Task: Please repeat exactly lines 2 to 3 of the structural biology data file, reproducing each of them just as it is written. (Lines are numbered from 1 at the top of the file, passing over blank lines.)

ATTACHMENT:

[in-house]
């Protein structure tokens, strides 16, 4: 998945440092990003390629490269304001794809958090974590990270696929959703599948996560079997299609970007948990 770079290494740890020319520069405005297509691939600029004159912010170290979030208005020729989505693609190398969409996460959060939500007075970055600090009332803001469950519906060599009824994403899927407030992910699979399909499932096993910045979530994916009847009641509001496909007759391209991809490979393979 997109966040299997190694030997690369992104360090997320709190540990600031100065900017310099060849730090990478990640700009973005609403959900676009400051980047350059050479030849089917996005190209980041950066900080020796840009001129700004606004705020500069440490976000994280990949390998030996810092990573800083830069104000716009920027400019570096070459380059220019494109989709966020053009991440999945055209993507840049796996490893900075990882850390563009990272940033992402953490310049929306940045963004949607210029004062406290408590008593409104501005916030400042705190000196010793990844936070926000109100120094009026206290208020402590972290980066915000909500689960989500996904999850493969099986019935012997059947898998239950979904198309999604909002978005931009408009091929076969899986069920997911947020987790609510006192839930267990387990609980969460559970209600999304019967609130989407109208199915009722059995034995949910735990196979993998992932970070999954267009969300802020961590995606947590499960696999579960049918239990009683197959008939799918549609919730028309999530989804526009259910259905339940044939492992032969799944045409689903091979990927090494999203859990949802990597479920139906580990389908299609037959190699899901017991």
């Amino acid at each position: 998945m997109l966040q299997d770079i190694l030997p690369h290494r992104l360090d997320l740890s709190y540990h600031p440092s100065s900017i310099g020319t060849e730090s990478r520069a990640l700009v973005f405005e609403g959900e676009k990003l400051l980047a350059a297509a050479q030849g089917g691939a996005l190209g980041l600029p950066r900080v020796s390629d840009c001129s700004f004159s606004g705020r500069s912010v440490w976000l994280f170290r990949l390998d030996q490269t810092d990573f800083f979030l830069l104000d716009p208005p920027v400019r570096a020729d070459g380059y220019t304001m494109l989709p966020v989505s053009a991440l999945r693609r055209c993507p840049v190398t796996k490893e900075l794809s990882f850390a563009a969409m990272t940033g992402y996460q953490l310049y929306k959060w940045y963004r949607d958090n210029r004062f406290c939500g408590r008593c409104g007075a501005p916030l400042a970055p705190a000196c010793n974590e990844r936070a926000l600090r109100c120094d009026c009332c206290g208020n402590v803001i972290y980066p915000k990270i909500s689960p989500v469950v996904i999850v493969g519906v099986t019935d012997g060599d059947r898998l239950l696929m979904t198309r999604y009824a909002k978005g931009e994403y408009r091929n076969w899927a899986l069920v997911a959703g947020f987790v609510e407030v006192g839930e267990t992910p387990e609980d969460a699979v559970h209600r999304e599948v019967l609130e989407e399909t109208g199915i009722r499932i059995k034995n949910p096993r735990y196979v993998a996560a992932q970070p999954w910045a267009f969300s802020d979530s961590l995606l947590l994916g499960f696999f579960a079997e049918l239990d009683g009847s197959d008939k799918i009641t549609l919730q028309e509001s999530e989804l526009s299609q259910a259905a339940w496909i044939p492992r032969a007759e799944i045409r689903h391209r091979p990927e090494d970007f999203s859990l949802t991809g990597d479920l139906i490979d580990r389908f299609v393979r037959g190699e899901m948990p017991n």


């Protein structure tokens, strides 16, 4: 998945440092990003390629490269304001794809958090974590990270696929959703599948996560079997299609970007948990 770079290494740890020319520069405005297509691939600029004159912010170290979030208005020729989505693609190398969409996460959060939500007075970055600090009332803001469950519906060599009824994403899927407030992910699979399909499932096993910045979530994916009847009641509001496909007759391209991809490979393979 997109966040299997190694030997690369992104360090997320709190540990600031100065900017310099060849730090990478990640700009973005609403959900676009400051980047350059050479030849089917996005190209980041950066900080020796840009001129700004606004705020500069440490976000994280990949390998030996810092990573800083830069104000716009920027400019570096070459380059220019494109989709966020053009991440999945055209993507840049796996490893900075990882850390563009990272940033992402953490310049929306940045963004949607210029004062406290408590008593409104501005916030400042705190000196010793990844936070926000109100120094009026206290208020402590972290980066915000909500689960989500996904999850493969099986019935012997059947898998239950979904198309999604909002978005931009408009091929076969899986069920997911947020987790609510006192839930267990387990609980969460559970209600999304019967609130989407109208199915009722059995034995949910735990196979993998992932970070999954267009969300802020961590995606947590499960696999579960049918239990009683197959008939799918549609919730028309999530989804526009259910259905339940044939492992032969799944045409689903091979990927090494999203859990949802990597479920139906580990389908299609037959190699899901017991």
């Amino acid at each position: 998945m997109l966040q299997d770079i190694l030997p690369h290494r992104l360090d997320l740890s709190y540990h600031p440092s100065s900017i310099g020319t060849e730090s990478r520069a990640l700009v973005f405005e609403g959900e676009k990003l400051l980047a350059a297509a050479q030849g089917g691939a996005l190209g980041l600029p950066r900080v020796s390629d840009c001129s700004f004159s606004g705020r500069s912010v440490w976000l994280f170290r990949l390998d030996q490269t810092d990573f800083f979030l830069l104000d716009p208005p920027v400019r570096a020729d070459g380059y220019t304001m494109l989709p966020v989505s053009a991440l999945r693609r055209c993507p840049v190398t796996k490893e900075l794809s990882f850390a563009a969409m990272t940033g992402y996460q953490l310049y929306k959060w940045y963004r949607d958090n210029r004062f406290c939500g408590r008593c409104g007075a501005p916030l400042a970055p705190a000196c010793n974590e990844r936070a926000l600090r109100c120094d009026c009332c206290g208020n402590v803001i972290y980066p915000k990270i909500s689960p989500v469950v996904i999850v493969g519906v099986t019935d012997g060599d059947r898998l239950l696929m979904t198309r999604y009824a909002k978005g931009e994403y408009r091929n076969w899927a899986l069920v997911a959703g947020f987790v609510e407030v006192g839930e267990t992910p387990e609980d969460a699979v559970h209600r999304e599948v019967l609130e989407e399909t109208g199915i009722r499932i059995k034995n949910p096993r735990y196979v993998a996560a992932q970070p999954w910045a267009f969300s802020d979530s961590l995606l947590l994916g499960f696999f579960a079997e049918l239990d009683g009847s197959d008939k799918i009641t549609l919730q028309e509001s999530e989804l526009s299609q259910a259905a339940w496909i044939p492992r032969a007759e799944i045409r689903h391209r091979p990927e090494d970007f999203s859990l949802t991809g990597d479920l139906i490979d580990r389908f299609v393979r037959g190699e899901m948990p017991n």